The Rev. John McFarland, pastor, Christ Covenant Reformed Presbyterian Church, 2312 Harvard Road:
Frustrating times jerk me back to underlying convictions about who is really in charge of everything, including my life. So the simplest question is the most profound: Do I believe the Bible? It describes a God sovereign over everything — the delightful and disconcerting, the hard and happy. If true, and if I rest in that truth, no frustration can take away God’s peace which surpasses understanding.
Death of God’s precious ones is better by far for them (Philippians 1:23). Famine may be what ties contentious branches of Christ’s church together (Romans 15:25-31). Poverty may rescue me from arrogant atheism (Proverbs 30:7-9). An abiding wound or pain may be God’s assurance that his strength is made perfect in my weakness (2 Corinthians 12:1-10). Persecution of the church in one place may be God’s way to move his gospel into new places (Acts 8:1-4). Victimization at the hands of hateful brothers may be God’s way to save many nations (Genesis 50:15-21). My anguished suffering may spur my church-body to care for its ailing member (1 Corinthians 12:12-31).
The death of my shepherd means life for all his sheep. Lice in my barracks may keep Nazi guards from disrupting a hope-bestowing Bible study (“Hiding Place” by Corrie Ten Boom). This worldwide economic downturn is distracting government officials in another nation from oppressing faithful gospel ministers (as one told me last month)! If I say God’s glory and the extension of Christ’s kingdom are my highest goals, my temporary frustrations are God’s adjustment mechanisms to make my claim sincere. With Jesus’ disciples, I cry to him: To whom shall I go? You alone have the words of eternal life (John 6:68). I hear him promise: In this world you will have tribulation. But be of good cheer; I have overcome the world (John 16:33).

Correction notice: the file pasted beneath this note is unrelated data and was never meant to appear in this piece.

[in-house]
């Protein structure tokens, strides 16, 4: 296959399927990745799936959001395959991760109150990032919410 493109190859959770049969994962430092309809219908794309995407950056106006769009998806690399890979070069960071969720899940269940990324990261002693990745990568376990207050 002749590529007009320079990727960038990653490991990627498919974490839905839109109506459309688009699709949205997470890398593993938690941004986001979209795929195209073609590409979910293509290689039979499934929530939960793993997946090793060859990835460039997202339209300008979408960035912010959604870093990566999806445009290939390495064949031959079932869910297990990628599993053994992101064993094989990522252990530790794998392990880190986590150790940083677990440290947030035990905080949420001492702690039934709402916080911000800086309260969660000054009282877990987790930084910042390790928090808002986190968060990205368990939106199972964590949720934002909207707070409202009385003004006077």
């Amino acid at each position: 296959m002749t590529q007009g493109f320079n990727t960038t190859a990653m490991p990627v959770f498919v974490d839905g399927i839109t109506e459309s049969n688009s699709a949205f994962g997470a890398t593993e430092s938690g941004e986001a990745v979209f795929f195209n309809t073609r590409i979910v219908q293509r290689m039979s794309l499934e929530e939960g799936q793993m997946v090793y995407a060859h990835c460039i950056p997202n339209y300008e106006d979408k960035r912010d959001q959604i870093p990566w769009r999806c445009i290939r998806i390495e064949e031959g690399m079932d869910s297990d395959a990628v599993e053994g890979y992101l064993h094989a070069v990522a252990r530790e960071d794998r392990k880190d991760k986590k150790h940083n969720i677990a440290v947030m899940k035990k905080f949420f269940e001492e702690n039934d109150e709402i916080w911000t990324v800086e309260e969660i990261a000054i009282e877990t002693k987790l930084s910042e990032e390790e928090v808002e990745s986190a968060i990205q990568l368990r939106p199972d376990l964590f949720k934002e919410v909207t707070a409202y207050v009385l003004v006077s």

— Send e-mail to John McFarland at JMMLawrence@aol.com.
The Rev. Robert Leiste, pastor, Redeemer Lutheran Church, 2700 Lawrence Ave.:
Like many others, I get through devastating times by grasping through faith the grace God has already given me. I have learned both myself and through others when that faith grasps the comfort of God’s word, God’s people abide.
I once asked a confirmand what his favorite Bible verse was. He replied the 23rd Psalm. I asked him why. He responded that when his younger brother almost died he remembered this Psalm he had memorized in confirmation of how God was his shepherd and it comforted and strengthened him.
I have found the promises contained in the Lord’s Supper, where God promises that supernaturally he will give his divine-human union presence in the bread and wine, to be a comfort as I receive forgiveness, life and salvation. Many a time I have received his body and blood and in return given him my cares and concerns.
My baptism and its gifts grant me a peace and calm as I live out this new life with my God. One of those new life gifts is the call to pray. There have been numerous times that I have had one-sided discussions with God as to what was going on in life that ended with me following the words of Psalm 46, being still and having God be the God in whom I trust.
Sometimes, it is just realizing that there are other Christians who may be God’s hands of help such as this past weekend when our church family at Redeemer held a rummage sale and breakfast to raise funds to help a family deal with a medical crisis.
My faith abides because God has granted the gifts needed. Grace and faith work together for me in devastating times.
— Send e-mail to Robert Leiste at email@example.com.